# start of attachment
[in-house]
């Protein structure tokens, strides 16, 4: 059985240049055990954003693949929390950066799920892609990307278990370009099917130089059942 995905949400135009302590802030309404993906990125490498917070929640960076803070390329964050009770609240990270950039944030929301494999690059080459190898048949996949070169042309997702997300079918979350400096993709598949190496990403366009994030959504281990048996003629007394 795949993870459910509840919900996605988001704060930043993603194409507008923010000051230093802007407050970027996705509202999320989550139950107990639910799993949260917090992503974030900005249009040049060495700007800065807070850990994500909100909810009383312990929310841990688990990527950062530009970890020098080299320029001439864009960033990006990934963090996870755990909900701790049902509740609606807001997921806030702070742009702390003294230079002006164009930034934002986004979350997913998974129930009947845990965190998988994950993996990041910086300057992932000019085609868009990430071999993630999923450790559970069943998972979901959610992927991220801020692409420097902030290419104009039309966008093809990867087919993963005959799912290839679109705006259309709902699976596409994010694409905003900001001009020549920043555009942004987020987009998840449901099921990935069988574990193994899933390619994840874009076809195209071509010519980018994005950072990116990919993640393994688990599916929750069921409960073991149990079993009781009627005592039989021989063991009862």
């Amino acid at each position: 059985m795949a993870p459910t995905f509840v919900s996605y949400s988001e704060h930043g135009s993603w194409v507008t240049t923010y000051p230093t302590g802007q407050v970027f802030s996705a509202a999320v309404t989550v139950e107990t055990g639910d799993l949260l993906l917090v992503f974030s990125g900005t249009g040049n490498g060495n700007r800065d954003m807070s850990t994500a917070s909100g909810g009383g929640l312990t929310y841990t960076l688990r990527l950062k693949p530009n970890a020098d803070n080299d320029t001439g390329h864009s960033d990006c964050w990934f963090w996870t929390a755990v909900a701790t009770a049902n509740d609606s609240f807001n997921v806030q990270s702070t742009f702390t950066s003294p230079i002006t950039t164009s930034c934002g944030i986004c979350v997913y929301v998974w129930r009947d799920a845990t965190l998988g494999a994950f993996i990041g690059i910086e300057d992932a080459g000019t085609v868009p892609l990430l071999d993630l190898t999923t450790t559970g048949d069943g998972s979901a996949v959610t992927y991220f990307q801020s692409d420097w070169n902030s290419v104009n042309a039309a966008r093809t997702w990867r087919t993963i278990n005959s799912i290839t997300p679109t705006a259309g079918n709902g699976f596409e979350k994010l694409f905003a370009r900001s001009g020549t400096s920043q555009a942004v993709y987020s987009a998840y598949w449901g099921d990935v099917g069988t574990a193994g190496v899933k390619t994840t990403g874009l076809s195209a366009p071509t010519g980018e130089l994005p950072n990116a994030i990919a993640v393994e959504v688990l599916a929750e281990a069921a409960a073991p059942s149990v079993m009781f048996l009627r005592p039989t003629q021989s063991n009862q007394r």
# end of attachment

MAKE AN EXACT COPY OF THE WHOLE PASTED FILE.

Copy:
[in-house]
């Protein structure tokens, strides 16, 4: 059985240049055990954003693949929390950066799920892609990307278990370009099917130089059942 995905949400135009302590802030309404993906990125490498917070929640960076803070390329964050009770609240990270950039944030929301494999690059080459190898048949996949070169042309997702997300079918979350400096993709598949190496990403366009994030959504281990048996003629007394 795949993870459910509840919900996605988001704060930043993603194409507008923010000051230093802007407050970027996705509202999320989550139950107990639910799993949260917090992503974030900005249009040049060495700007800065807070850990994500909100909810009383312990929310841990688990990527950062530009970890020098080299320029001439864009960033990006990934963090996870755990909900701790049902509740609606807001997921806030702070742009702390003294230079002006164009930034934002986004979350997913998974129930009947845990965190998988994950993996990041910086300057992932000019085609868009990430071999993630999923450790559970069943998972979901959610992927991220801020692409420097902030290419104009039309966008093809990867087919993963005959799912290839679109705006259309709902699976596409994010694409905003900001001009020549920043555009942004987020987009998840449901099921990935069988574990193994899933390619994840874009076809195209071509010519980018994005950072990116990919993640393994688990599916929750069921409960073991149990079993009781009627005592039989021989063991009862």
């Amino acid at each position: 059985m795949a993870p459910t995905f509840v919900s996605y949400s988001e704060h930043g135009s993603w194409v507008t240049t923010y000051p230093t302590g802007q407050v970027f802030s996705a509202a999320v309404t989550v139950e107990t055990g639910d799993l949260l993906l917090v992503f974030s990125g900005t249009g040049n490498g060495n700007r800065d954003m807070s850990t994500a917070s909100g909810g009383g929640l312990t929310y841990t960076l688990r990527l950062k693949p530009n970890a020098d803070n080299d320029t001439g390329h864009s960033d990006c964050w990934f963090w996870t929390a755990v909900a701790t009770a049902n509740d609606s609240f807001n997921v806030q990270s702070t742009f702390t950066s003294p230079i002006t950039t164009s930034c934002g944030i986004c979350v997913y929301v998974w129930r009947d799920a845990t965190l998988g494999a994950f993996i990041g690059i910086e300057d992932a080459g000019t085609v868009p892609l990430l071999d993630l190898t999923t450790t559970g048949d069943g998972s979901a996949v959610t992927y991220f990307q801020s692409d420097w070169n902030s290419v104009n042309a039309a966008r093809t997702w990867r087919t993963i278990n005959s799912i290839t997300p679109t705006a259309g079918n709902g699976f596409e979350k994010l694409f905003a370009r900001s001009g020549t400096s920043q555009a942004v993709y987020s987009a998840y598949w449901g099921d990935v099917g069988t574990a193994g190496v899933k390619t994840t990403g874009l076809s195209a366009p071509t010519g980018e130089l994005p950072n990116a994030i990919a993640v393994e959504v688990l599916a929750e281990a069921a409960a073991p059942s149990v079993m009781f048996l009627r005592p039989t003629q021989s063991n009862q007394r």